Elevated cholesterol's link with canine cancer includes a better prognosis

July 25, 2017, Oregon State University
Dogs that develop bone cancer such as this Australian shepherd often have high cholesterol, and the ones that do have a better prognosis. Credit: Oregon State University

Usually thought of as a health detriment, elevated cholesterol may play a role in longer survival times for dogs with a common form of bone cancer.

In addition to their veterinary significance, the findings by Oregon State University researchers advance the understanding of a type of malignant tumor, osteosarcoma, that's often diagnosed in humans as well, typically afflicting teenagers and young adults.

"This is one of the first steps into identifying cholesterol as a potential biomarker for canine osteosarcoma," said Haley Leeper, a veterinary oncology resident at the OSU College of Veterinary Medicine. "We don't have answers as to why high cholesterol is associated with this disease and with a better prognosis, but we're hoping to advance these findings in future research."

Leeper and collaborators at OSU and Iowa State University compared 64 dogs with osteosarcoma against two control groups: 30 dogs that had suffered traumatic bone fractures and 31 healthy dogs similar in age and weight to the animals with cancer.

Researchers found nearly half of the dogs with cancer—29 of the 64—had elevated levels of total serum cholesterol, a dramatically higher rate than occurred in either control population; just three of the 30 dogs with broken bones, and only two of the 31 healthy animals, showed .

Of the dogs stricken with osteosarcoma, 35 had the cancer in a leg which was subsequently amputated, followed by chemotherapy, which is the standard-of-care treatment; the dogs with elevated total cholesterol had a median survival time of 455 days, more than 200 days greater than the median survival time for dogs with normal cholesterol.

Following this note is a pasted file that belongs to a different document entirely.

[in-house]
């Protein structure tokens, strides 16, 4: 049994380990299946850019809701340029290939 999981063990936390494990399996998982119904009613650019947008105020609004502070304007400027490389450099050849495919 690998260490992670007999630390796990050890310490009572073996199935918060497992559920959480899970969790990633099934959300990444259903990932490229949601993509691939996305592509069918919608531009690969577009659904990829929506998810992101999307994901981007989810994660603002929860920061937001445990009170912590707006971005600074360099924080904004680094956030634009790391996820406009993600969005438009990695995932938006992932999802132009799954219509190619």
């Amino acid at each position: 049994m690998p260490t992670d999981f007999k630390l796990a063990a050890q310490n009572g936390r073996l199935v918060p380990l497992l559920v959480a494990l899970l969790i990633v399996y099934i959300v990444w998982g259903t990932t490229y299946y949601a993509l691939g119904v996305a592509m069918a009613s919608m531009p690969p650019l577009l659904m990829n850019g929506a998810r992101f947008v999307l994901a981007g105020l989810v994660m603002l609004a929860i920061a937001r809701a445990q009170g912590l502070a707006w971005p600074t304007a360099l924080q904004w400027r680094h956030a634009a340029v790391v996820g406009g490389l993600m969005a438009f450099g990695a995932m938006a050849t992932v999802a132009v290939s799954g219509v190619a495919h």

"When people think of cholesterol they think of cheeseburgers and heart attacks," Leeper said. "However, cholesterol is involved with many key processes and structures in the body like cell membranes, bone health and the immune system."

Future studies that follow long term and look at specific lipid content in the blood may shed light on the mechanisms behind 's role in enhanced survival, Leeper said.

"There are a lot of things we plan on investigating," she said. "This is exciting and fascinating, partly due to the comparative medical aspects between human research and our research."

Collaborators included Craig Ruaux and Shay Bracha, colleagues of Leeper in the Department of Veterinary Clinical Sciences, and Austin Viall of the Department of Veterinary Pathology at the Iowa State University College of Veterinary Medicine.

Findings produced by this retrospective study were published in the Journal of Small Animal Practice.

Explore further: Dogs join fight against bone cancer

More information: H. Leeper et al, Preliminary evaluation of serum total cholesterol concentrations in dogs with osteosarcoma, Journal of Small Animal Practice (2017). DOI: 10.1111/jsap.12702

Related Stories

Dogs join fight against bone cancer

May 15, 2014

(HealthDay)—Man's best friend will be part of an effort to find better treatments for a type of bone cancer in children and young adults, researchers report.

Dogs help in breast carcinoma research

June 6, 2017

Cancer of the mammary glands in dogs is very similar to human breast carcinoma. For this reason, treatment methods from human medicine are often used for dogs. Conversely, scientific knowledge gained from canine mammary tumors ...

Tackling osteosarcoma in people and pet dogs

December 13, 2016

Dogs and people have lived side-by-side for thousands of years. So it should come as no surprise that dogs and their people have much in common. Unfortunately, the shared experiences of our two species include a considerable ...

Recommended for you

Research offers new insights into malaria parasite

May 18, 2018

A team of researchers led by a University of California, Riverside, scientist has found that various stages of the development of human malaria parasites, including stages involved in malaria transmission, are linked to epigenetic ...

What we've learned about the nucleolus since you left school

May 17, 2018

The size of a cell's nucleolus may reveal how long that cell, or even the organism that cell belongs to, will live. Over the past few years, researchers have been piecing together an unexpected link between aging and an organelle ...

0 comments

Please sign in to add a comment. Registration is free, and takes less than a minute. Read more

Click here to reset your password.
Sign in to get notified via email when new comments are made.